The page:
As LIPA’s 65-mile power cable from New Jersey to Long Island enters the last leg of installation, the $600-million project is getting a final swat from local activists decrying its route through the center of Jones Beach and under the bicycle path of the Wantagh Parkway.
Last week, construction crews were at the beach preparing to take the cable from its four- to six-foot depths beneath the Atlantic Ocean to depths of 20- to 40 feet beneath the sands of Jones Beach. Cones surrounded a section of boardwalk that began to sag from the work and needs to be repaired.
The cable, which will provide 660 megawatts of power to Long Island when fully installed this summer – enough for 600,000 homes – traverses 14 miles on land, beginning at the central mall at Jones Beach and continuing to a converter station in New Cassel. The Long Island Power Authority last week acknowledged it has yet to finalize power agreements with suppliers at the other end of the cable, though negotiations continue.
The 500,000-volt cable will ascend to around 10 feet beneath the Jones Beach boardwalk before going to four- to six-foot depths through the Pitch-and-Putt golf course, and beside the bike path of the Wantagh Parkway.
Footing the bill
Neptune, through its $600 million contract with LIPA, has agreed to pay the Parks Department $10 million – an amount that covers easements for laying cable on state land, and a lease for 12 acres of property for the converter station at Duffy Avenue in New Cassel.
Some residents, dismayed at closure of the bike path to accommodate construction and removal of a wide swathe of vegetation, see the latest track through the center of the Jones Beach mall as an affront.
“I think it’s absolutely wrong to put it in that location,” said Walter Arnold, a director for Save Jones Beach, a group formed to fight the south shore wind farm. Expressing concerns about damage to the park, swimmer safety, exposure to electromagnetic fields and even shark attraction, he added, “They’re just dissecting the parks with things that never should have been put here. Where’s Teddy Roosevelt when you need him?”
But representatives for the contractor, Neptune Regional Transmission System, the State Parks Department, and the Public Service Commission say the concerns are not warranted.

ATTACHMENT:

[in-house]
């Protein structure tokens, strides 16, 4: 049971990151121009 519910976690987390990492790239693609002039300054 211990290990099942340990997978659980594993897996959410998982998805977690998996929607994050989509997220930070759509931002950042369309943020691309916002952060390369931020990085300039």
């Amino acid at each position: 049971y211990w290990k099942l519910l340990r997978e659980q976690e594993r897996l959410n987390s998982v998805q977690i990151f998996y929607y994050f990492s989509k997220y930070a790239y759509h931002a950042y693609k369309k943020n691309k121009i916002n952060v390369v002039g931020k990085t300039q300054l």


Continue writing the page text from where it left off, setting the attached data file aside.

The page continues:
The path through Jones Beach “really is what was discussed initially,” said Chris Hocker, vice president of planning for Neptune. “The project went through a number of years of permitting and public scrutiny.”
North Bellmore resident and environmental activist Richard Schary charged the project has cut a much larger swath of trees and shrubs along the bike path, as well as a historic roadway. But Hocker said, “Whatever may have been removed to install the cable is going to be restored.”
Arnold and Schary complained that official monitoring of the project is lacking or nonexistent. But George Gorman, regional director of the Parks Department, said engineers are keeping an eye on the work.
James Denn, a spokesman for the PSC, said that the agency has received no complaints about the Jones Beach construction work, that the cable had followed the approved route, and that “all construction work has been acceptable.”
In addition to delays that forced closure of the bike path, Gorman acknowledged that construction last week has led to sagging on the boardwalk, and backhoes and other equipment on the third hole of the golf course has led to some landscaping damage.
An eye on development
Gorman said Parks Department engineers have been monitoring the laying of the cable, and damage from construction, and may ask for additional funds to pay for repairs. He said the much-needed $10 million the department is receiving will go for Long Island parks capital projects.
One of the more surprising aspects of the project to some has been the size of a converter station that was built on little-used Parks Department land near Old Country Road and the Wantagh Parkway. A building rises 65-feet high, and intricate networks of towering electrical equipment on the site give the appearance of a small city. The station converts direct current to alternating current for use in homes and businesses.
“I don’t disagree, given the way that site used to look – essentially it was a bare patch of ground – that the building you see now with the equipment is quite a change,” Hocker said.
Perhaps a more eyebrow-raising element of the project is that LIPA, which commissioned it, has yet to finalize agreements to purchase power at the other end.
“We don’t have agreements yet,” spokesman Bert Cunningham said in an e-mail. “Negotiations are ongoing to secure the most economic power arrangement possible via the PJM grid,” which supplies wholesale power throughout the Mid-Atlantic region.
By Mark Harrington
Newsday Staff Writer
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